Sincerely,

Robert R. McGill, Esquire

Each stage for CSRS/FERS disability retirement must be approached differently

In filing for Federal disability retirement benefits, there are essentially 3 stages — the initial application Stage; the Reconsideration Stage; and the appeal to the Merit Systems Protection Board (and, of course, additionally if you are denied at all three stages, you can go further and file a Petition for Review with the MSPB, and beyond that, file an appeal to the Federal Circuit Court). Do not approach all of the first three stages in the same way; there is a philosophical reason for the existence of each, and to approach all three stages in the same manner is often a mistake that unrepresented applicants make.

As a practical matter, for the first two administrative stages before the Office of Personnel Management, while citing applicable statutory authority and case-law is important, it is often wise to keep in mind that you are addressing non-lawyer benefits specialists at OPM. Thus, arguing the law in the first two stages should be performed quite differently from arguing the law to OPM’s representative and the MSPB administrative judge at the Merit Systems Protection Board (3rd) Stage of the process. A “cookie-cutter” approach for all three stages is the wrong methodology to undertake. Each stage in the process must be taken independently, and approached uniquely.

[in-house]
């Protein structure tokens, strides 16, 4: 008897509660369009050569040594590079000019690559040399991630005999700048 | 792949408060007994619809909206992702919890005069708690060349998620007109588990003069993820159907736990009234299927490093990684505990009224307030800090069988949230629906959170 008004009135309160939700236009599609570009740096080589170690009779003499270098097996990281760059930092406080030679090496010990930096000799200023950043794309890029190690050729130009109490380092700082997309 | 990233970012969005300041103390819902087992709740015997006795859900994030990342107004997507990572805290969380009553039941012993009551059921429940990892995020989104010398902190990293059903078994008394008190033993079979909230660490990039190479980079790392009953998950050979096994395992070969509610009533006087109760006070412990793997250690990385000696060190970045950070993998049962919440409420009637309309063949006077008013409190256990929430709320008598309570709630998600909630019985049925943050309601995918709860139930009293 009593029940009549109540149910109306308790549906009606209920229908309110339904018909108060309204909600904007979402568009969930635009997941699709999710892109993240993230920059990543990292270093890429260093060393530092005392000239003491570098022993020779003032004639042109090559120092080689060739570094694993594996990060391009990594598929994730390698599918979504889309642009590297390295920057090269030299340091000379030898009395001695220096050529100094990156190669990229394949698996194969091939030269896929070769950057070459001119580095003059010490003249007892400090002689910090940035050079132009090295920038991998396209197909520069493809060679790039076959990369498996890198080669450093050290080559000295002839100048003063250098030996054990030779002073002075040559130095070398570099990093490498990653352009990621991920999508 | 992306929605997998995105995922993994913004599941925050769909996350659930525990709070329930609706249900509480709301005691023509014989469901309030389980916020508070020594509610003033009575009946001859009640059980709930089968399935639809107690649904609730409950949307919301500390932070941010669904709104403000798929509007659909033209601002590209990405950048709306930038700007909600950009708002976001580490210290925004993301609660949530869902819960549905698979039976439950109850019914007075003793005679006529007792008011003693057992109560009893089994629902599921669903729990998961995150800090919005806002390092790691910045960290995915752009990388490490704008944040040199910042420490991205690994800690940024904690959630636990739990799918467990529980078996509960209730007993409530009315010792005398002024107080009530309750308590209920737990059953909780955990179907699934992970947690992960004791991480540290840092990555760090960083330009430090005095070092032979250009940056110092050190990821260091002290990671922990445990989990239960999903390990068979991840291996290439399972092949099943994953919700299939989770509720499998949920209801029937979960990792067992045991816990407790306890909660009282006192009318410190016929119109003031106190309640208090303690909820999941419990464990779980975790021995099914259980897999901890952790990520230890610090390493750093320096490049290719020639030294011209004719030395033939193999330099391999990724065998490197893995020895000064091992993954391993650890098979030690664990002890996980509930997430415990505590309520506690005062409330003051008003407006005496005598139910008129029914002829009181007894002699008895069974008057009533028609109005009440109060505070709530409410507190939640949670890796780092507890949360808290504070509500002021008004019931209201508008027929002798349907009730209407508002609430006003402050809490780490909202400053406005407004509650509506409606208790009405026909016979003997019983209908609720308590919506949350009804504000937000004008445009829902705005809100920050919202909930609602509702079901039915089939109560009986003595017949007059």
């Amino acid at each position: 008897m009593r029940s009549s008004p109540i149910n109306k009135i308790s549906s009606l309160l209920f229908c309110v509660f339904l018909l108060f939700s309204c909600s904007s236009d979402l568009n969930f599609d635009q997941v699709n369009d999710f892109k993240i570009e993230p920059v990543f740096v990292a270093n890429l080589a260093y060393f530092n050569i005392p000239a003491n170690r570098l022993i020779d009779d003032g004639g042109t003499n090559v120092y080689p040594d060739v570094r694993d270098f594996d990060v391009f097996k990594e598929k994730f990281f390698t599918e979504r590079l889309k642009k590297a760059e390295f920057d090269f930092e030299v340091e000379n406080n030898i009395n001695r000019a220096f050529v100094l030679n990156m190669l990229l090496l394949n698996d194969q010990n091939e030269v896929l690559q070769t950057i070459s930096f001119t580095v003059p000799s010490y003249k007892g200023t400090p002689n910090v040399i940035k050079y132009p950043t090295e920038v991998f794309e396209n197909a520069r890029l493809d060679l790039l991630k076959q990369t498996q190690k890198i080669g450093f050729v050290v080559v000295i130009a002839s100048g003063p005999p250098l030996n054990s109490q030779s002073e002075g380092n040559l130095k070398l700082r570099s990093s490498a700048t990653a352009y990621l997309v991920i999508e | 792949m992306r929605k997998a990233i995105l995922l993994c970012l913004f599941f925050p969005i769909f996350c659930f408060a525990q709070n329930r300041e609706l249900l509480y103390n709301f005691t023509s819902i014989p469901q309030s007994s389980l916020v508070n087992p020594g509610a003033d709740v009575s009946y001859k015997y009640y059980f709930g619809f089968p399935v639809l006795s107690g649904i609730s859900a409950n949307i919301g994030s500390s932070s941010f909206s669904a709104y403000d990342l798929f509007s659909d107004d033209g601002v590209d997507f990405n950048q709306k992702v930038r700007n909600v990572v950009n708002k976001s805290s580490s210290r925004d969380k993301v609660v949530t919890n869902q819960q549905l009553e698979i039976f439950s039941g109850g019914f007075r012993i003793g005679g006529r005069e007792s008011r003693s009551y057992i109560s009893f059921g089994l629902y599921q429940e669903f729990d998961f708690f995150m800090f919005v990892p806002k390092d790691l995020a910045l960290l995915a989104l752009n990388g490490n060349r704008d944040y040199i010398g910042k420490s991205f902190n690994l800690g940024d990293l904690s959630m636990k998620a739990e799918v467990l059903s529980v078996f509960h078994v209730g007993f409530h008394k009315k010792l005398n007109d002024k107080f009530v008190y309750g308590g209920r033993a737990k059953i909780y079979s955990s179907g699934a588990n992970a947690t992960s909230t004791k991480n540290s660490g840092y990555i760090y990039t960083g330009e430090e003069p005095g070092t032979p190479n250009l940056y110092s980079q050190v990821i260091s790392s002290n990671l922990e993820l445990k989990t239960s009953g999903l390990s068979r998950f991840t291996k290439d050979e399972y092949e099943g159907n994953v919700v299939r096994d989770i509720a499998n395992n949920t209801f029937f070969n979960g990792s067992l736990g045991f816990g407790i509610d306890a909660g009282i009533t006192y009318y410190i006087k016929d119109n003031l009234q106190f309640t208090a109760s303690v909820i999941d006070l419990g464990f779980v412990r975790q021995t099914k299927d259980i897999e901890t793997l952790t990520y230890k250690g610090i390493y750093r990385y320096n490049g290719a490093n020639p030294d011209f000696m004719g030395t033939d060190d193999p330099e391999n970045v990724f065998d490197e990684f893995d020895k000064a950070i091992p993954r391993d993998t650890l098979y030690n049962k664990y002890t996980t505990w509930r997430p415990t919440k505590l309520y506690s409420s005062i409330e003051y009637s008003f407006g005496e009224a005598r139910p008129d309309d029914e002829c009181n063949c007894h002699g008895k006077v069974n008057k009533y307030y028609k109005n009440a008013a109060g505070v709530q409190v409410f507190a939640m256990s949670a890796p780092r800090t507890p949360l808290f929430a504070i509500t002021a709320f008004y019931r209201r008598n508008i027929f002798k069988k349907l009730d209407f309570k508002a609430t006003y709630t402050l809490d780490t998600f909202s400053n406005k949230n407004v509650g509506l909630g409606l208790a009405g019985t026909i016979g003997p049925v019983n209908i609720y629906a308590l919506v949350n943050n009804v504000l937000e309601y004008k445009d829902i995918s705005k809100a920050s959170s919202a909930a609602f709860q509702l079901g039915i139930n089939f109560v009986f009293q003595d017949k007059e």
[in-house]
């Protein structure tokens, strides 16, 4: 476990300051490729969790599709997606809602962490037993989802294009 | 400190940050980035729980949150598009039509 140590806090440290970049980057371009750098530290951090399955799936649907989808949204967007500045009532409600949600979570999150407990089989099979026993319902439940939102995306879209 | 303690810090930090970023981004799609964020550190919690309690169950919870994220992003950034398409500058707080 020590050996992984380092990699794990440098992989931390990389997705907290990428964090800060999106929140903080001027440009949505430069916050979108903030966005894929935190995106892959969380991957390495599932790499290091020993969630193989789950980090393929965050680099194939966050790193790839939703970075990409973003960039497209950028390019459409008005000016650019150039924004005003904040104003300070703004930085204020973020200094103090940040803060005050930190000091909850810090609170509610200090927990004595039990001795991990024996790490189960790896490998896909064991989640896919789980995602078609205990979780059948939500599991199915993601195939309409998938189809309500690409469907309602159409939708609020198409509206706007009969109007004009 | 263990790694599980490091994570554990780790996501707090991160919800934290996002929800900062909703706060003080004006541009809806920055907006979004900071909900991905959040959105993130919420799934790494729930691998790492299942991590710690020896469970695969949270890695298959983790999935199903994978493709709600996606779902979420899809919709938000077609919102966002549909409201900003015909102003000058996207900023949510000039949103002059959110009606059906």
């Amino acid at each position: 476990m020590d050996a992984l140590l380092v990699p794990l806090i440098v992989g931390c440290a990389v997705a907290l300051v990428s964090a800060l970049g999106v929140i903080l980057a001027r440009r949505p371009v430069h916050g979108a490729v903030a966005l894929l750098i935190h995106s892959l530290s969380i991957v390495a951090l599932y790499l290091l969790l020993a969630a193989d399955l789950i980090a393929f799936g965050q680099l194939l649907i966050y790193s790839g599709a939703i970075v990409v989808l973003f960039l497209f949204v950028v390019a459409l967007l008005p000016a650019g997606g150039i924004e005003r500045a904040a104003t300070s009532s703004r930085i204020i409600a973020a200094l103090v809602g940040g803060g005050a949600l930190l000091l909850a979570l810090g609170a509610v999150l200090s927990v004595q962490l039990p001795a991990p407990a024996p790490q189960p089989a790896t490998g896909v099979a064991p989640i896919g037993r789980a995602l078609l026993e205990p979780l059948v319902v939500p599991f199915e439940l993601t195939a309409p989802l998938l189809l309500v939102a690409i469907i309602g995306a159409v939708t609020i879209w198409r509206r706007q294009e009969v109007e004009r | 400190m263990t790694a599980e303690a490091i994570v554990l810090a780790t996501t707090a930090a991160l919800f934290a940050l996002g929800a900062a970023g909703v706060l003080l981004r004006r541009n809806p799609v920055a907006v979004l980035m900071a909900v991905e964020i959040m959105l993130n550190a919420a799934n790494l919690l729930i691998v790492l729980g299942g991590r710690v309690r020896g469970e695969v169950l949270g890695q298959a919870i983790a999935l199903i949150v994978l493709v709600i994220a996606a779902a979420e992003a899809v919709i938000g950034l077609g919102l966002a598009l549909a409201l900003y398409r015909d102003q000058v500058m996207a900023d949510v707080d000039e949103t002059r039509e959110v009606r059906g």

Sincerely,

Robert R. McGill, Esquire

Merit Systems Protection Board: A Different Animal

When an individual has attempted to obtain disability retirement under FERS or CSRS on his/her own, but has failed at both the initial stage as well as the Reconsideration Stage, while it is true that a Hearing before an administrative judge at the MSPB is to be heard de novo (meaning, heard “anew” and where new evidence may be submitted), it is always important to try and introduce something new above and beyond medical reports and records.

This is why I normally insist upon having at least one doctor testify over the telephone. That way, everything can be presented and exposed: the Judge is able to hear first-hand the medical assessment and opinion of the treating doctor, and allow the doctor to be subjected to as much cross-examination as OPM’s representative wants.

This latter aspect is important for the administrative judge to see — that we (the applicant and the attorney) have nothing to hide; the opinion of the doctor is unequivocal and informed, and none of OPM’s questions can shake that opinion. This takes careful preparation and a systematic, thoughtful series of questions and answers between the attorney and the doctor, to meet each of the legal criteria demanded for approval of a disability retirement claim.

Sincerely,

Robert R. McGill, Esquire